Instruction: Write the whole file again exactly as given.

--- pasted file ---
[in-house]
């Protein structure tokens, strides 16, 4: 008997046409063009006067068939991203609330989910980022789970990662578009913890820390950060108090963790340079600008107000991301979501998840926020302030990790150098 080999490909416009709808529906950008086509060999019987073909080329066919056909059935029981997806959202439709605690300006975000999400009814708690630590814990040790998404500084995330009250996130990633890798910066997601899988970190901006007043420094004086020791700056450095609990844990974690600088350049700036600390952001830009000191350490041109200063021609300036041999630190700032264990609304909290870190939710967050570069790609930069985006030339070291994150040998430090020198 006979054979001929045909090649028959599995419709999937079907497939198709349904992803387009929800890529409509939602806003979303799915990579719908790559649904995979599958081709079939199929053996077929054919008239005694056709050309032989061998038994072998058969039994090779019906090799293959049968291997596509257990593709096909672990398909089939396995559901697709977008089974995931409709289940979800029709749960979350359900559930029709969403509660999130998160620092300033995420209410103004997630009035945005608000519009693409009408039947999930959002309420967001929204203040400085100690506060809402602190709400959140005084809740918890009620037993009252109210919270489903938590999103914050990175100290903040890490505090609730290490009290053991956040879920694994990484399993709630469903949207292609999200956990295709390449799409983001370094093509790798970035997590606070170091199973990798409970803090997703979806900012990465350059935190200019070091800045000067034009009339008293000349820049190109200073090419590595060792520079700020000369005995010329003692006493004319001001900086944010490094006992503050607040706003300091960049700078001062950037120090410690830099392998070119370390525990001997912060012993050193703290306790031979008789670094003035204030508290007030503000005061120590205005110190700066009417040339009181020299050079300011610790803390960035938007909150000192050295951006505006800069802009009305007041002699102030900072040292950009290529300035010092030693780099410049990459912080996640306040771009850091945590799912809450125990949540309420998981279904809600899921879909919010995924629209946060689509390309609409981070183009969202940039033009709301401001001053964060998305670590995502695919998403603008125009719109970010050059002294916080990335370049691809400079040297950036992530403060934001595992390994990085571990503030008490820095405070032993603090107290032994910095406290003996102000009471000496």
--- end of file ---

[in-house]
């Protein structure tokens, strides 16, 4: 008997046409063009006067068939991203609330989910980022789970990662578009913890820390950060108090963790340079600008107000991301979501998840926020302030990790150098 080999490909416009709808529906950008086509060999019987073909080329066919056909059935029981997806959202439709605690300006975000999400009814708690630590814990040790998404500084995330009250996130990633890798910066997601899988970190901006007043420094004086020791700056450095609990844990974690600088350049700036600390952001830009000191350490041109200063021609300036041999630190700032264990609304909290870190939710967050570069790609930069985006030339070291994150040998430090020198 006979054979001929045909090649028959599995419709999937079907497939198709349904992803387009929800890529409509939602806003979303799915990579719908790559649904995979599958081709079939199929053996077929054919008239005694056709050309032989061998038994072998058969039994090779019906090799293959049968291997596509257990593709096909672990398909089939396995559901697709977008089974995931409709289940979800029709749960979350359900559930029709969403509660999130998160620092300033995420209410103004997630009035945005608000519009693409009408039947999930959002309420967001929204203040400085100690506060809402602190709400959140005084809740918890009620037993009252109210919270489903938590999103914050990175100290903040890490505090609730290490009290053991956040879920694994990484399993709630469903949207292609999200956990295709390449799409983001370094093509790798970035997590606070170091199973990798409970803090997703979806900012990465350059935190200019070091800045000067034009009339008293000349820049190109200073090419590595060792520079700020000369005995010329003692006493004319001001900086944010490094006992503050607040706003300091960049700078001062950037120090410690830099392998070119370390525990001997912060012993050193703290306790031979008789670094003035204030508290007030503000005061120590205005110190700066009417040339009181020299050079300011610790803390960035938007909150000192050295951006505006800069802009009305007041002699102030900072040292950009290529300035010092030693780099410049990459912080996640306040771009850091945590799912809450125990949540309420998981279904809600899921879909919010995924629209946060689509390309609409981070183009969202940039033009709301401001001053964060998305670590995502695919998403603008125009719109970010050059002294916080990335370049691809400079040297950036992530403060934001595992390994990085571990503030008490820095405070032993603090107290032994910095406290003996102000009471000496």